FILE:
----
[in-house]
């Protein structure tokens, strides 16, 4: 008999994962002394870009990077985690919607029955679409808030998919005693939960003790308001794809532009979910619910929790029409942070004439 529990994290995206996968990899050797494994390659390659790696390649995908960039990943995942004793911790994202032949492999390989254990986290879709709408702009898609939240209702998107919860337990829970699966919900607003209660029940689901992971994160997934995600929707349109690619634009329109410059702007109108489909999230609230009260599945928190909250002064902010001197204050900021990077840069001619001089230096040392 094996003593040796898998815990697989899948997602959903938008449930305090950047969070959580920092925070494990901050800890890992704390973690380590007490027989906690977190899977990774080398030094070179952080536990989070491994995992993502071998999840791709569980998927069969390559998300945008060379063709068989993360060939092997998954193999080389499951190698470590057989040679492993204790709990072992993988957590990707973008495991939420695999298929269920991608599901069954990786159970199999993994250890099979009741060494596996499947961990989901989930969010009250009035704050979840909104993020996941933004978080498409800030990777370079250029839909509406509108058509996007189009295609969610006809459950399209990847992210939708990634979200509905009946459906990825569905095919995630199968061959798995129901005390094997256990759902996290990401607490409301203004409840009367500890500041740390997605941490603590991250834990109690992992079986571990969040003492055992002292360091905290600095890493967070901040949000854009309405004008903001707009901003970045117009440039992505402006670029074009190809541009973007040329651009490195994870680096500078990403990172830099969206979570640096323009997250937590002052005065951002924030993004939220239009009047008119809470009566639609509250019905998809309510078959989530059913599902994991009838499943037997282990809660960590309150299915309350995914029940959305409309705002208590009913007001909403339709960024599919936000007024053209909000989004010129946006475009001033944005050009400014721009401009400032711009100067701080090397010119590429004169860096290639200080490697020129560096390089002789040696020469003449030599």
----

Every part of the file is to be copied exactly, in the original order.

[in-house]
């Protein structure tokens, strides 16, 4: 008999994962002394870009990077985690919607029955679409808030998919005693939960003790308001794809532009979910619910929790029409942070004439 529990994290995206996968990899050797494994390659390659790696390649995908960039990943995942004793911790994202032949492999390989254990986290879709709408702009898609939240209702998107919860337990829970699966919900607003209660029940689901992971994160997934995600929707349109690619634009329109410059702007109108489909999230609230009260599945928190909250002064902010001197204050900021990077840069001619001089230096040392 094996003593040796898998815990697989899948997602959903938008449930305090950047969070959580920092925070494990901050800890890992704390973690380590007490027989906690977190899977990774080398030094070179952080536990989070491994995992993502071998999840791709569980998927069969390559998300945008060379063709068989993360060939092997998954193999080389499951190698470590057989040679492993204790709990072992993988957590990707973008495991939420695999298929269920991608599901069954990786159970199999993994250890099979009741060494596996499947961990989901989930969010009250009035704050979840909104993020996941933004978080498409800030990777370079250029839909509406509108058509996007189009295609969610006809459950399209990847992210939708990634979200509905009946459906990825569905095919995630199968061959798995129901005390094997256990759902996290990401607490409301203004409840009367500890500041740390997605941490603590991250834990109690992992079986571990969040003492055992002292360091905290600095890493967070901040949000854009309405004008903001707009901003970045117009440039992505402006670029074009190809541009973007040329651009490195994870680096500078990403990172830099969206979570640096323009997250937590002052005065951002924030993004939220239009009047008119809470009566639609509250019905998809309510078959989530059913599902994991009838499943037997282990809660960590309150299915309350995914029940959305409309705002208590009913007001909403339709960024599919936000007024053209909000989004010129946006475009001033944005050009400014721009401009400032711009100067701080090397010119590429004169860096290639200080490697020129560096390089002789040696020469003449030599």